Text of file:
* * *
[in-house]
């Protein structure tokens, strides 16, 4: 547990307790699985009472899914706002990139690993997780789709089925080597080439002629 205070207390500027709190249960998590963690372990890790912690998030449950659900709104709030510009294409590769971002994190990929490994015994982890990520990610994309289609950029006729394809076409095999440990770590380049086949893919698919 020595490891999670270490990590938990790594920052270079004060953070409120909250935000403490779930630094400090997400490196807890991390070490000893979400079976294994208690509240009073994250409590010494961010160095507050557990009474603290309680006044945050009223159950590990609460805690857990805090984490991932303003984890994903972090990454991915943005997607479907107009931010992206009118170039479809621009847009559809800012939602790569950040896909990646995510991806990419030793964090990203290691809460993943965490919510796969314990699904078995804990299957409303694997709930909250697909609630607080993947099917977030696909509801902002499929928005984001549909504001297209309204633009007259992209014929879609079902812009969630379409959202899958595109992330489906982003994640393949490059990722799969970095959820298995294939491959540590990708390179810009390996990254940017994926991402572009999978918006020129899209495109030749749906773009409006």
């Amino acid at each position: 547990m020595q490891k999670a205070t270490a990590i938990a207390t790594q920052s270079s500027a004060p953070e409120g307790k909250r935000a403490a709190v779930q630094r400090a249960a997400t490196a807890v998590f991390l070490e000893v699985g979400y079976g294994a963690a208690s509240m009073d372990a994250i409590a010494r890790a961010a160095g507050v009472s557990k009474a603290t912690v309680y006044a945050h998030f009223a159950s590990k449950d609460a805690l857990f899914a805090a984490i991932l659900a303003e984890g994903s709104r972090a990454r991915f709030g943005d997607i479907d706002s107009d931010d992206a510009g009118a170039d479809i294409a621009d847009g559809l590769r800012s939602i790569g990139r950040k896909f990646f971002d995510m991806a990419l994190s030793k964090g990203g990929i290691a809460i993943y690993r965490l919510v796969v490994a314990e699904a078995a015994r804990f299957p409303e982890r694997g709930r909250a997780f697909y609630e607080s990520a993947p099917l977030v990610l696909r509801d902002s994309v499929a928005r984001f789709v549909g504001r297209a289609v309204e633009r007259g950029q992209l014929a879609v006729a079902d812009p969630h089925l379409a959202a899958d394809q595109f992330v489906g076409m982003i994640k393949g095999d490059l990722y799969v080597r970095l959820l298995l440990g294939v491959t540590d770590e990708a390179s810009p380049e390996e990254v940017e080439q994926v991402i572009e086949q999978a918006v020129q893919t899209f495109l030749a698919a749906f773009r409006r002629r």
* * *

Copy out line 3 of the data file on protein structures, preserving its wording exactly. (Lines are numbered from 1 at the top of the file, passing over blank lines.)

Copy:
């Amino acid at each position: 547990m020595q490891k999670a205070t270490a990590i938990a207390t790594q920052s270079s500027a004060p953070e409120g307790k909250r935000a403490a709190v779930q630094r400090a249960a997400t490196a807890v998590f991390l070490e000893v699985g979400y079976g294994a963690a208690s509240m009073d372990a994250i409590a010494r890790a961010a160095g507050v009472s557990k009474a603290t912690v309680y006044a945050h998030f009223a159950s590990k449950d609460a805690l857990f899914a805090a984490i991932l659900a303003e984890g994903s709104r972090a990454r991915f709030g943005d997607i479907d706002s107009d931010d992206a510009g009118a170039d479809i294409a621009d847009g559809l590769r800012s939602i790569g990139r950040k896909f990646f971002d995510m991806a990419l994190s030793k964090g990203g990929i290691a809460i993943y690993r965490l919510v796969v490994a314990e699904a078995a015994r804990f299957p409303e982890r694997g709930r909250a997780f697909y609630e607080s990520a993947p099917l977030v990610l696909r509801d902002s994309v499929a928005r984001f789709v549909g504001r297209a289609v309204e633009r007259g950029q992209l014929a879609v006729a079902d812009p969630h089925l379409a959202a899958d394809q595109f992330v489906g076409m982003i994640k393949g095999d490059l990722y799969v080597r970095l959820l298995l440990g294939v491959t540590d770590e990708a390179s810009p380049e390996e990254v940017e080439q994926v991402i572009e086949q999978a918006v020129q893919t899209f495109l030749a698919a749906f773009r409006r002629r």